Silencing the past deepens the cycle of abuse

by Meralda Grey

The New Zealand government has been faced with calls to instigate an independent inquiry into abuse suffered by thousands of children in the state care system. An apology and possible redress for harms suffered is important and part of the process of achieving closure for victims. An independent inquiry offers the potential to prevent future abuse by shedding light on a shameful legacy of violence, harms and pain. A legacy that plays out in victims adult lives in the form of mental ill health, substance use, domestic violence and prison sentences. I suggest that learning from rather than denial of the past is a positive way forward for victims and society.

Initiating an inquiry is vital if we are to understand and analyse how our state run structures, our policies and practices allowed such horrendous abuse to happen seemingly under our noses. It is important that we reuse the past, past mistakes and wrongs, so that we can ensure that the future is a site of change. Elizabeth Stanley (2017) suggests that understanding the past is vital and points to recent instances showing we haven’t learnt from appalling abuse in state care. Using secure cupboards for punishing autistic children in schools is one such recent example. Successful and positive inquiries are possible. Other countries have done so. For more detail on other countries successes (see Deb Stanfield, The Politics of Saying Sorry: Making Good on Intentions . I think that by investigating the harms children suffered in state care and the consequences in future lives, we can begin to develop values of care and justice that may undermine a culture obsessed with managing risk in our institutions. Stanley (2013) illustrates this risk orientation and the possible negative consequences of it. He identified that child protection social workers focused on the management of risks that were under investigation. They objectified risk to deal with uncertainty and to feel that they were child focused. However, the paid little attention to other risks such as placing a child in care outside of whanau.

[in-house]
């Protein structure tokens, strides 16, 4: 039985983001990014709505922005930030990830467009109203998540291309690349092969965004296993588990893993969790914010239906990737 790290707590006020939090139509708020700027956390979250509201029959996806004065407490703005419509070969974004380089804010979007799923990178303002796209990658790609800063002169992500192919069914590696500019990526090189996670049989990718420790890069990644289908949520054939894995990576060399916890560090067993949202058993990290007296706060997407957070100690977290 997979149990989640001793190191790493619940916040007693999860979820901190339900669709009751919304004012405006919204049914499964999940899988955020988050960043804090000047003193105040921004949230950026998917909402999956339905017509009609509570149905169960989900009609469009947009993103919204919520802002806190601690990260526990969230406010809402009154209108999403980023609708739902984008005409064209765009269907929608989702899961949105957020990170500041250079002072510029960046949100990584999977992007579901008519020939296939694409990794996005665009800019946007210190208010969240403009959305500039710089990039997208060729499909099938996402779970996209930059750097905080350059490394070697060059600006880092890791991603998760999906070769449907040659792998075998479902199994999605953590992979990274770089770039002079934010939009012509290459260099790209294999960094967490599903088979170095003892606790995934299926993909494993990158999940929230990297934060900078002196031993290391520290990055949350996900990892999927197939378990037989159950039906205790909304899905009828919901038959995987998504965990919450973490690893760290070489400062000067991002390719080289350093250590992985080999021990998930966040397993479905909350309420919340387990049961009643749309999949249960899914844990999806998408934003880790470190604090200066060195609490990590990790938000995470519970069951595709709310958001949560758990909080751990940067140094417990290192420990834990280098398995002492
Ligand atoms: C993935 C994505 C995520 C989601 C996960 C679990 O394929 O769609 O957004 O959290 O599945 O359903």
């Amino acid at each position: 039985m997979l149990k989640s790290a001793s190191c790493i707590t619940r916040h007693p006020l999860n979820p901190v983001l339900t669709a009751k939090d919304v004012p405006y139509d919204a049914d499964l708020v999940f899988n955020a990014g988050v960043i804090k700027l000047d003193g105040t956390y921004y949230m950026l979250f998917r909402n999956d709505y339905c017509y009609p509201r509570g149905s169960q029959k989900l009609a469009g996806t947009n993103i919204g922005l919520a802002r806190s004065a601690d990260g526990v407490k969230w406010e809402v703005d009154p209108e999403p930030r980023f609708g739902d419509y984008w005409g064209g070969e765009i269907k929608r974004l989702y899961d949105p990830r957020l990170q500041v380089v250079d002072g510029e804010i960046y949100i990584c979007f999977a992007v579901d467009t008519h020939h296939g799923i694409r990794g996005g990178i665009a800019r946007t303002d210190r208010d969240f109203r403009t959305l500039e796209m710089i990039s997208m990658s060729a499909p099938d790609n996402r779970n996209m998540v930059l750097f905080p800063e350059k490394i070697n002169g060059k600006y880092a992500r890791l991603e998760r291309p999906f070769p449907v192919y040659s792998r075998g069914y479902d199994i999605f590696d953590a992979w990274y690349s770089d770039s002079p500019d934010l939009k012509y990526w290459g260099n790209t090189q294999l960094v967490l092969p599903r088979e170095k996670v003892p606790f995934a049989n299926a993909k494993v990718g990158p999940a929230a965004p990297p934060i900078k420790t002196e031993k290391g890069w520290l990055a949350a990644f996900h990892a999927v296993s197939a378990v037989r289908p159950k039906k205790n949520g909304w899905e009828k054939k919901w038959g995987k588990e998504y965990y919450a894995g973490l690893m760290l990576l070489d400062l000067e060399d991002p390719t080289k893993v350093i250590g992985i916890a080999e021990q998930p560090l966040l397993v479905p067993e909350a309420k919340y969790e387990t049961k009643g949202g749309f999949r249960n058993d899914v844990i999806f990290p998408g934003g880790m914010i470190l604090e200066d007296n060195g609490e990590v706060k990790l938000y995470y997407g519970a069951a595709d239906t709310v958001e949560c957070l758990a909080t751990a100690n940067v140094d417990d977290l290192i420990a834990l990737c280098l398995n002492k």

The cycle of abuse is a well known phenonomen. The WHO has made the link between childhood maltreatment and the risk of later becoming a victim or abuser. In the horrific abuse cases of James Whakaruru and baby Moko, intervention would have needed to happen well before their birth as the men involved came from the same family and one of them had spent time in state care. Given the appallingly traumatic experiences children in state care have spoken about, it is possible to understand (not easy but possible) how these men became abusers as adults.

The Final Rebstock report uses data to justify an approach that suggests placing children in care at the earliest opportunity rather than intervening in the cause of concerns. However, it does acknowledge that children are further maltreated in state care by experiencing stress and anxiety and by experiencing some form of maltreatment. The report also makes the connection between abuse in childhood to future custodial sentences in adulthood. Children who had care and protection contact had a 9 times increased likelihood of receiving a custodial sentence by the time they were 21.

Given the wealth of information available on the connection between child abuse breeding future abusers and the governments own rhetoric, it is shameful that a response to an inquiry has been dismissed. An inquiry is an opportunity to identify how and why abuse occurs in state care and to provide the sector with possible recommendations for future prevention and practice.


MSD (Ministry of Social Development). (2016). Investing in our Children’s future. Wellington, NZ: Author. Retrieved from

Stanfield, D. (2017, March 9). The Politics of Saying Sorry: Making Good on Intentions Blog post. Retrieved from

Stanley, E. (2017, April 9). Supporting an inquiry into Abuse in State Care Blog post.  Rtrieved from

Stanley, T. (2013). ‘Our tariff will rise’: Risk, probabilities and child protection, Health, Risk & Society, 15:1, 67-83.


About socialworknz

I'm a social work researcher in Aotearoa New Zealand
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